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Home EJIL Analysis The Marshall Islands’ Case against India’s Nuclear Weapons Program at the ICJ

The Marshall Islands’ Case against India’s Nuclear Weapons Program at the ICJ

Published on June 27, 2014        Author: 

ShashankShashank P. Kumar is a Dispute Settlement Lawyer at the Appellate Body Secretariat of the WTO in Geneva and a visiting lecturer of international law at National Law University, Jodhpur, India.

Earlier this year, on 24 April, the Republic of the Marshall Islands filed an application against India and eight other States at the International Court of Justice (ICJ), claiming that these States, known or presumed to possess nuclear weapons, have failed to fulfil their obligations under international law with respect to nuclear disarmament and the cessation of the nuclear arms race at an early date. In its application against India, the Marshall Islands accused it of not engaging in negotiations to cease the nuclear arms race, highlighting that India, instead, continues to expand and improve its nuclear arsenal. By an Order dated 16 June 2014 the Court noted India’s objection to its jurisdiction, as well as its refusal to participate in procedural meetings, and decided that the jurisdictional questions must be separately determined before proceeding to the merits. This post explores the basis of the Court’s jurisdiction over the Marshall Islands’ application against India. One reservation to India’s optional clause declaration excluding disputes concerning actions taken in “self-defence” suggests that the Court lacks jurisdiction over the case.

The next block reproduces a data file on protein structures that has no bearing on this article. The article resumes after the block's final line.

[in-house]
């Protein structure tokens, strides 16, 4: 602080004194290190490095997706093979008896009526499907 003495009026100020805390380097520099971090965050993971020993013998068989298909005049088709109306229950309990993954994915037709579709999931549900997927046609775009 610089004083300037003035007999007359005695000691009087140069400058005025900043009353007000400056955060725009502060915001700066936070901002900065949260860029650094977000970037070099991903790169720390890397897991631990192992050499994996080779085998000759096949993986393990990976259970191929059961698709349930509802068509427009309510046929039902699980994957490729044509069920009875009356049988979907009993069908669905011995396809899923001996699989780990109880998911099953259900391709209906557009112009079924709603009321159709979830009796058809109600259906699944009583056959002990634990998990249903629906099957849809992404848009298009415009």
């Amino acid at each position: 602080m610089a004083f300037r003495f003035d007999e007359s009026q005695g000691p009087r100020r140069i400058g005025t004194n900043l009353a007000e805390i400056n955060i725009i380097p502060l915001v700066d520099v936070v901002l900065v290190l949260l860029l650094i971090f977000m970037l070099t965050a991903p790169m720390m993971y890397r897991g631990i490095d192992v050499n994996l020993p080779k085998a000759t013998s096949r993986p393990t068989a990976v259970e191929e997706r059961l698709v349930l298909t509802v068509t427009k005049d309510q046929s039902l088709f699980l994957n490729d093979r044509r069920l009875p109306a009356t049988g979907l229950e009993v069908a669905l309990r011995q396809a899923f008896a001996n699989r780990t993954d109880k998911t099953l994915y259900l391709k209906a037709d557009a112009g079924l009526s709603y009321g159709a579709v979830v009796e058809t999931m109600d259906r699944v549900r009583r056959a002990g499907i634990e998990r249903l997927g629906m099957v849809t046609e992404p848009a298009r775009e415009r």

The Marshall Islands relies on different grounds to establish the Court’s jurisdiction in its nine applications. In its applications against India, the United Kingdom, and Pakistan, it invokes these States’ declarations accepting the Court’s compulsory jurisdiction. In its applications against the United States, China, France, Russia, Israel and North Korea – none of whom have made declarations accepting the Court’s compulsory jurisdiction – it calls upon these States to accept the Court’s jurisdiction under the doctrine of forum prorogatum. The application against India is unique because, while India has accepted the Court’s compulsory jurisdiction, unlike the UK and Pakistan, India made a reservation to its Declaration that may exclude the Court’s jurisdiction over the Marshall Islands’ Application.

The Limits of India’s Recognition of ICJ Jurisdiction

On 18 September 1974, Swaran Singh, the then Indian Minister of External Affairs, made a declaration, on India’s behalf, which recognizes “as compulsory ipso facto and without special agreement … the jurisdiction of the [ICJ] over all disputes”. This blanket acceptance is qualified by a long list of reservations that excludes several categories of disputes from the scope of India’s consent. One broad class of disputes that is excluded are “disputes relating to or connected with facts or situations of hostilities, armed conflicts, individual or collective actions taken in self-defence, resistance to aggression, … and other similar or related acts, measures or situations in which India is, has been or may in future be involved”.